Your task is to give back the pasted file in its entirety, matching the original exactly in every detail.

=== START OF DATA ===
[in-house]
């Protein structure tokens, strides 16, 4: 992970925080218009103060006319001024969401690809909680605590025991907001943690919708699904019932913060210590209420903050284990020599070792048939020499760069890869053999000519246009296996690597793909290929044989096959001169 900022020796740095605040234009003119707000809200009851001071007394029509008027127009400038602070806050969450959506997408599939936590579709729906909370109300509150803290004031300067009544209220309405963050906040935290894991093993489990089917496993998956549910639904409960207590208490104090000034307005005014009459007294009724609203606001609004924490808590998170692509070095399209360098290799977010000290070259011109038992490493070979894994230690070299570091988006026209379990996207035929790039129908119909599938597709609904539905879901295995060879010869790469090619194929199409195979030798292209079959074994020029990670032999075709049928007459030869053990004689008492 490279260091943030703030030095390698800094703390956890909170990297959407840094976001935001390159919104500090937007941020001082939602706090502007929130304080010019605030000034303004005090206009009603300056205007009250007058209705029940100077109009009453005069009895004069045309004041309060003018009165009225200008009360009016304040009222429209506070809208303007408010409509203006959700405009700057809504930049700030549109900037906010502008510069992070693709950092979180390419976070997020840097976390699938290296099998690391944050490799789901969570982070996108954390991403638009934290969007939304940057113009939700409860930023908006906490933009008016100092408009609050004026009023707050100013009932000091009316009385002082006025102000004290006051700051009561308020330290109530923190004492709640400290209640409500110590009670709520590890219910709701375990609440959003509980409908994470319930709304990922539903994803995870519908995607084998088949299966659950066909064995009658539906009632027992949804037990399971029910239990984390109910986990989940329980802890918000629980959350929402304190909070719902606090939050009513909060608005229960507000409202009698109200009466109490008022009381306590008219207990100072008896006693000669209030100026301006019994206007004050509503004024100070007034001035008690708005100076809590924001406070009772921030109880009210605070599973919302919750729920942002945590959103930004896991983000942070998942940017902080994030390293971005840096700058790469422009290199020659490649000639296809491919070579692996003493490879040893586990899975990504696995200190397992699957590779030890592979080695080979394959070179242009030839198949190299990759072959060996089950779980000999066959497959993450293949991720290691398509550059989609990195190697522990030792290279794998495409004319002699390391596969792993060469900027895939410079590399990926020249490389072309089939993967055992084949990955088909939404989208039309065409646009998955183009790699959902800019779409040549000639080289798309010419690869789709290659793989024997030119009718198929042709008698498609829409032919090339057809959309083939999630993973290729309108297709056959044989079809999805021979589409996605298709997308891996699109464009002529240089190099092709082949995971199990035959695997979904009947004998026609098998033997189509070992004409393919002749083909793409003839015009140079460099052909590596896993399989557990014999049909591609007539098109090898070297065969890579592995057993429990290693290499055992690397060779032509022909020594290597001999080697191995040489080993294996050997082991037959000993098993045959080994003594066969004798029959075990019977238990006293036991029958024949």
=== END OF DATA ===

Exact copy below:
[in-house]
């Protein structure tokens, strides 16, 4: 992970925080218009103060006319001024969401690809909680605590025991907001943690919708699904019932913060210590209420903050284990020599070792048939020499760069890869053999000519246009296996690597793909290929044989096959001169 900022020796740095605040234009003119707000809200009851001071007394029509008027127009400038602070806050969450959506997408599939936590579709729906909370109300509150803290004031300067009544209220309405963050906040935290894991093993489990089917496993998956549910639904409960207590208490104090000034307005005014009459007294009724609203606001609004924490808590998170692509070095399209360098290799977010000290070259011109038992490493070979894994230690070299570091988006026209379990996207035929790039129908119909599938597709609904539905879901295995060879010869790469090619194929199409195979030798292209079959074994020029990670032999075709049928007459030869053990004689008492 490279260091943030703030030095390698800094703390956890909170990297959407840094976001935001390159919104500090937007941020001082939602706090502007929130304080010019605030000034303004005090206009009603300056205007009250007058209705029940100077109009009453005069009895004069045309004041309060003018009165009225200008009360009016304040009222429209506070809208303007408010409509203006959700405009700057809504930049700030549109900037906010502008510069992070693709950092979180390419976070997020840097976390699938290296099998690391944050490799789901969570982070996108954390991403638009934290969007939304940057113009939700409860930023908006906490933009008016100092408009609050004026009023707050100013009932000091009316009385002082006025102000004290006051700051009561308020330290109530923190004492709640400290209640409500110590009670709520590890219910709701375990609440959003509980409908994470319930709304990922539903994803995870519908995607084998088949299966659950066909064995009658539906009632027992949804037990399971029910239990984390109910986990989940329980802890918000629980959350929402304190909070719902606090939050009513909060608005229960507000409202009698109200009466109490008022009381306590008219207990100072008896006693000669209030100026301006019994206007004050509503004024100070007034001035008690708005100076809590924001406070009772921030109880009210605070599973919302919750729920942002945590959103930004896991983000942070998942940017902080994030390293971005840096700058790469422009290199020659490649000639296809491919070579692996003493490879040893586990899975990504696995200190397992699957590779030890592979080695080979394959070179242009030839198949190299990759072959060996089950779980000999066959497959993450293949991720290691398509550059989609990195190697522990030792290279794998495409004319002699390391596969792993060469900027895939410079590399990926020249490389072309089939993967055992084949990955088909939404989208039309065409646009998955183009790699959902800019779409040549000639080289798309010419690869789709290659793989024997030119009718198929042709008698498609829409032919090339057809959309083939999630993973290729309108297709056959044989079809999805021979589409996605298709997308891996699109464009002529240089190099092709082949995971199990035959695997979904009947004998026609098998033997189509070992004409393919002749083909793409003839015009140079460099052909590596896993399989557990014999049909591609007539098109090898070297065969890579592995057993429990290693290499055992690397060779032509022909020594290597001999080697191995040489080993294996050997082991037959000993098993045959080994003594066969004798029959075990019977238990006293036991029958024949």